Have you ever felt like this?
I sure have. In fact, I had a little freak-out just a few weeks ago. What the hell am I doing? I thought. Where am I going after New York? How long is my money going to last? Do people even want to listen to my podcast? Have I made a huge mistake?
Just like the heroine Tris in Divergent, I felt like I was about to jump off a ledge with no way of knowing how I was going to land.
Unlike Tris, however, I had the option to phone a friend.
“Do you have quantitative proof that your target audience isn’t listening to your podcast?” my friend Shah asked when I called him via Skype, slightly frantic. Well, not really. “Is there a chance that you’re just making this up in your own head?” Possibly.
It was precisely what I needed to hear to bring me back down to earth. Never underestimate the power of a fellow entrepreneurial Aussie who has experienced all this before!
A lesson on fear
This whole experience reminded me of an interesting lesson from Divergent, in which ‘fear’ is a recurring theme.
In the film, the protagonist Tris undergoes brutal physical and mental training as part of her initiation into the ‘Dauntless’ faction of society. In one mental test, she is forced into a hallucination, in which she is faced with her deepest, darkest fears, like an attack by a flock of birds and entrapment in a glass box filling up with water. Her success as a member of Dauntless depends on her ability to deal with these fears.
Here’s how most Dauntless cadets would face the fear challenge:
Some would freak out and let their fears overwhelm them. Even the toughest, biggest and baddest candidates would emerge from the test mentally broken. Others who were more successful used their problem-solving skills, sourcing tools to help them face and fight the fears.
Tris, however, dealt with her fears differently. After initially struggling and on the verge of panic, she calmed herself down and whispered to herself: “This isn’t real.”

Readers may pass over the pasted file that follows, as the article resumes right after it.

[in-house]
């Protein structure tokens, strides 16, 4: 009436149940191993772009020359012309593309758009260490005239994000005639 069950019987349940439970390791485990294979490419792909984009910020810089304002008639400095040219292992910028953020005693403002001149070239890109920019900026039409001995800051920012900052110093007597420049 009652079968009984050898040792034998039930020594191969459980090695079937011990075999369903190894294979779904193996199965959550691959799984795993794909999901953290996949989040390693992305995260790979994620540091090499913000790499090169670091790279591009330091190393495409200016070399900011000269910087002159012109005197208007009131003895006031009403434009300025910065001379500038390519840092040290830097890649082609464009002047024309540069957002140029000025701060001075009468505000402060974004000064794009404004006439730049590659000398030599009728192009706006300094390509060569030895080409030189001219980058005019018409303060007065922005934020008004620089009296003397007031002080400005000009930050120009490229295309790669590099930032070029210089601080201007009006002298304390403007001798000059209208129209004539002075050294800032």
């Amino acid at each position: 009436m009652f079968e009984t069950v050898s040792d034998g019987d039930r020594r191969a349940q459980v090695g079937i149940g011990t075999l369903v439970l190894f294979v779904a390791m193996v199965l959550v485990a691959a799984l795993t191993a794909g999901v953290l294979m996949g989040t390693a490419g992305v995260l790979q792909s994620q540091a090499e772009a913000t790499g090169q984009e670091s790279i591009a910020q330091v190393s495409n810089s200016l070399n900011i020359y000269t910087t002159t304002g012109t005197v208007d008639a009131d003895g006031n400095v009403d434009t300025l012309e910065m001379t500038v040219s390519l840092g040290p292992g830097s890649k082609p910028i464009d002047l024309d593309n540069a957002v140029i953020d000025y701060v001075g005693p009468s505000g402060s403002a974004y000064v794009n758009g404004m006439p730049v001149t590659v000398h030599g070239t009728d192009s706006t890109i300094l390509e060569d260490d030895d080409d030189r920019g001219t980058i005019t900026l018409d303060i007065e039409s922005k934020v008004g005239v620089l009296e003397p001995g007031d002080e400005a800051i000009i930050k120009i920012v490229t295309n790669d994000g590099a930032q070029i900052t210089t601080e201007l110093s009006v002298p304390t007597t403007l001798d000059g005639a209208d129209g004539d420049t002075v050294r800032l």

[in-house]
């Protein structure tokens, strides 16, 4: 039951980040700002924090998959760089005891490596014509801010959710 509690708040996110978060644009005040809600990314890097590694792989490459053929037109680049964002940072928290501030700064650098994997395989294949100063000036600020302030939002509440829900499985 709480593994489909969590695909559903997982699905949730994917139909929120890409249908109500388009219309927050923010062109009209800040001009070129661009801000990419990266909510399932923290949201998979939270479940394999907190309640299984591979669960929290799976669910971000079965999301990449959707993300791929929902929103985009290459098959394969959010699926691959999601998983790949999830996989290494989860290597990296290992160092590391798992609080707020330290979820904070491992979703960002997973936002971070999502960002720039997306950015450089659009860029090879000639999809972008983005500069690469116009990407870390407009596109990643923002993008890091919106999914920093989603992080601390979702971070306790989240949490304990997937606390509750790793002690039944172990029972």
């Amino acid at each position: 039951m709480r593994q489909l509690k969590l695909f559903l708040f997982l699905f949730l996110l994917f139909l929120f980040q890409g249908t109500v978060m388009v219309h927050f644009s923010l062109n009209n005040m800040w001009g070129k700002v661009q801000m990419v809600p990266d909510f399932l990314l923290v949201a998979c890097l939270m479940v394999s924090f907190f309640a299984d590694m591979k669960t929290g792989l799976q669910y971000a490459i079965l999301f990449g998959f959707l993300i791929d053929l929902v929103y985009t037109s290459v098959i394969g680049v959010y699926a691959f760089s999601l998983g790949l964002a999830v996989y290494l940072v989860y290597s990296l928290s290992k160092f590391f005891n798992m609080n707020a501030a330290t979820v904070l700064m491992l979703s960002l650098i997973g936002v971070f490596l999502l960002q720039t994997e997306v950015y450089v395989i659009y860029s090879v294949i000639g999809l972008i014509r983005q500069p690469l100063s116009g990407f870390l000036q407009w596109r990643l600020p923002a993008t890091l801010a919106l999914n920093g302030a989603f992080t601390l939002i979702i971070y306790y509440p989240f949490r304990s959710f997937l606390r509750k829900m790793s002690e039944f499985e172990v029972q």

And as if by magic, her fears disappeared. (As a bonus, she passed the mental test with flying colours.)
Maybe this isn’t real?
Just like Tris, I was facing fears that I didn’t know how to combat. However, my friend Shah made me aware that these fears, in fact, aren’t real. I had no valid reason for them.
So often when we fear something, we create stories in our heads of all the terrible things that will happen, and then that fear grows and grows to the point that it engulfs us and renders us useless. Sometimes, it is possible to fight the fear by plunging into it head-on. But a more helpful approach would be, like Tris, to think: what do I actually fear? and is it even real?
I still face fears every day. It’s only natural. But as I learn to deal with them, it gets easier to determine which ones are valid and which are just the result of my own chaotic mind. Looking at the big picture, I am incredibly grateful to be living overseas, to be doing what I love and to be meeting amazing people. Reminding myself of how fortunate I am to have these opportunities really helps to find clarity and diminish my made-up fears.
So if you’re not making a decision or not taking action because of fear, ask yourself ‘Is this fear real?’ Or even better, ask a trusted friend or mentor for a fresh perspective. Believe me, it helps!